Youngster’s debut was more necessity than choice as injury-ravaged Crystal Palace pulled deeper into drop fight

Tottenham Hotspur's Harry Kane scores the games first goal during the Premier League match at Selhurst Park, London. © PA



Kane 88

By Matt Woosnam at Selhurst Park

Injuries and recruitment failures have put Crystal Palace on the Premier League precipice – their threadbare squad suffering a cruel late defeat by Tottenham to become mired deep in relegation trouble.

That a 20-year-old defender without a single professional appearance to his name became the first Crystal Palace academy player to make a full league debut for 2,148 days illuminated just how severe their injury crisis has become.
It is not to do a disservice to Aaron Wan-Bissaka. The right-back, who joined the club aged 11, performed admirably without a senior, experienced professional alongside him, but his debut was borne out of necessity, as opposed to solely rewarding his hard work in the under-23 side.

The youngster will look back and wonder whether he could have done more to prevent a corner with just two minutes remaining, from which Harry Kane rose above Damien Delaney at the back post to head past Wayne Hennessey and deny a spirited, makeshift Palace side an unlikely draw.

Tottenham overcame a stubborn resistance, albeit one aided by poor finishing and a hefty slice of fortune.

No doubt, this was a vastly-improved performance than on Merseyside a fortnight ago in the 3-0 defeat by Everton, but equally, it was apparent once more that without Wilfried Zaha, Palace are toothless in attack. Andros Townsend worked hard, and performed his duties diligently in a role clearly designed to assist Wan-Bissaka and later Patrick van Aanholt, but when presented with a first-half opportunity having cut inside he could only shoot tamely at Hugo Lloris in the Tottenham goal.

It was a prime example of why the Eagles struggle without Zaha. They simply do not have the attacking threat to compete with teams. Forget that this was a game clearly designed to control the Spurs midfield by packing it with players – and that the tactic worked – the reward for Roy Hodgson’s side could have been more had they been able to rely on an outlet up front.
Christian Benteke’s continued failure to score poses a problem. From 17 goals last season, to just two this campaign. This is not news to anyone who has followed his tribulations this year, but his lack of confidence is affecting his all-round game, not just his ability to find the back of the net.

The Norwegian signing on deadline day, Alexander Sorloth, produced the loudest cheer of the opening 45 minutes to show Benteke how it was done, when he broke free with the ball on the edge of his own area, held off two challenges and was able to lay the ball off to Van Aanholt.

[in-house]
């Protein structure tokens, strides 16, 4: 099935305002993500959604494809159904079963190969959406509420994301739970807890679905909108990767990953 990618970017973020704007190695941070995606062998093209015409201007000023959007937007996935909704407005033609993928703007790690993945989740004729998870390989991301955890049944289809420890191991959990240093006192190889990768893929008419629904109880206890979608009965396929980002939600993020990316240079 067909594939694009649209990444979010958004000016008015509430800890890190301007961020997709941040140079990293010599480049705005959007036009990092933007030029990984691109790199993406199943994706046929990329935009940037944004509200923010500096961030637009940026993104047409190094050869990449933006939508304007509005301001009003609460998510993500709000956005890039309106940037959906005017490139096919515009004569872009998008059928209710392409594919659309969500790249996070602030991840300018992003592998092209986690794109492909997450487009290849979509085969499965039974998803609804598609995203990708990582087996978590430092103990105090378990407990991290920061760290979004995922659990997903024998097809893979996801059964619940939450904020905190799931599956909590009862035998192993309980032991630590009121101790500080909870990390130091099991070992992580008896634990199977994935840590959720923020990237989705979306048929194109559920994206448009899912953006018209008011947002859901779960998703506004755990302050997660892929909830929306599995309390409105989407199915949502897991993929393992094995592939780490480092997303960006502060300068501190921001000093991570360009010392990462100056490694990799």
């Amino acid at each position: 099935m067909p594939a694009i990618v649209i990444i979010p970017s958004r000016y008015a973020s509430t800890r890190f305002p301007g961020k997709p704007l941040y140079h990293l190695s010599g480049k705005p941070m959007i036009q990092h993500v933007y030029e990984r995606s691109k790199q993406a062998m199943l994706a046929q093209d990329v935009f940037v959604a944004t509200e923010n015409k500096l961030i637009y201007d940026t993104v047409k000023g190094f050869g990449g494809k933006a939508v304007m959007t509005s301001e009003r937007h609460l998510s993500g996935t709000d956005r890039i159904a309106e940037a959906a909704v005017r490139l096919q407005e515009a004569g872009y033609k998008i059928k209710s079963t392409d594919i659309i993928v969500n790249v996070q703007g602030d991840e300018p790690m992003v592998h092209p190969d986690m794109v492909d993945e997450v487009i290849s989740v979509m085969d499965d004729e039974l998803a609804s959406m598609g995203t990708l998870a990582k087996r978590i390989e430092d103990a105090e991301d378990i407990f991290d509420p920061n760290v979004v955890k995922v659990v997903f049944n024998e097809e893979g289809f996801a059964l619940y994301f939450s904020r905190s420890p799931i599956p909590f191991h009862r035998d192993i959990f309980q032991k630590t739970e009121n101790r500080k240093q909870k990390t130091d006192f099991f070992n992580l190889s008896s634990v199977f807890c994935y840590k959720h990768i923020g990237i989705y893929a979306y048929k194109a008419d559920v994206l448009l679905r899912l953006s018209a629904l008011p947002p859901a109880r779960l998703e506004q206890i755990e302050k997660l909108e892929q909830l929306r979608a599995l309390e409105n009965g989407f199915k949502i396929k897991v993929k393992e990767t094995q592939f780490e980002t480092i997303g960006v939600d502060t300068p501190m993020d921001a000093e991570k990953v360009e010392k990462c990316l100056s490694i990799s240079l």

The Dutchman wasted the chance, but the Selhurst Park faithful rose to their feet to applaud Sorloth in appreciation. He later held used his strength to hold off Moussa Dembele as if the combative midfielder were a trifling nuisance.

Palace rode their luck at times; Wayne Hennessey’s confusion early on from a free-kick caused James Tomkins to rush a clearance, and Timothy Fosu-Mensah was relieved to see the offside flag raised after felling Harry Kane in the area.

Serge Aurier had the goal at his mercy in the second half after Christian Eriksen’s corner fell kindly to him, but the defender inexplicably fell on the ball after it was trapped between his feet and the chance went awry.

Were they to have alternate options up front, the Eagles may have capitalised on Spurs’ inefficiency in front of goal. Hennessey was forced into a smart save from Ben Davies and several players – including Kane – spurned glorious opportunities as the visitors controlled possession and pressed at the wall of bodies in their way. As it was, the outcome was the reverse.
Tomkins became the latest player to pick up an injury, with those sidelined now able to fill an entire starting 11. Successive transfer window failings combined with perpetual injury problems left Hodgson forced to call-upon ageing centre-back Delaney with five minutes remaining.
Kane jumped highest to break Palace’s stubborn resistance.

The result leaves the Eagles embroiled even further into a relegation battle, with only goal difference keeping them outside of the bottom three. There is just six points between Swansea in 18th and Watford in 10th, but something needs to click – and quickly – for Palace, or else this will become the season their luck finally runs out.

Palace (4-3-2-1): Hennessey 6, Wan-Bissaka 7, Tomkins 7 (Delaney 80), Fosu-Mensah 7, Van Aanholt 6, Milivojevic 6, McArthur 7, Riedewald 6, Townsend 6 (Lee 87), Sorloth 7, Benteke 6. Not used: Henry, Kirby, Rakip, Souare, Lokilo.

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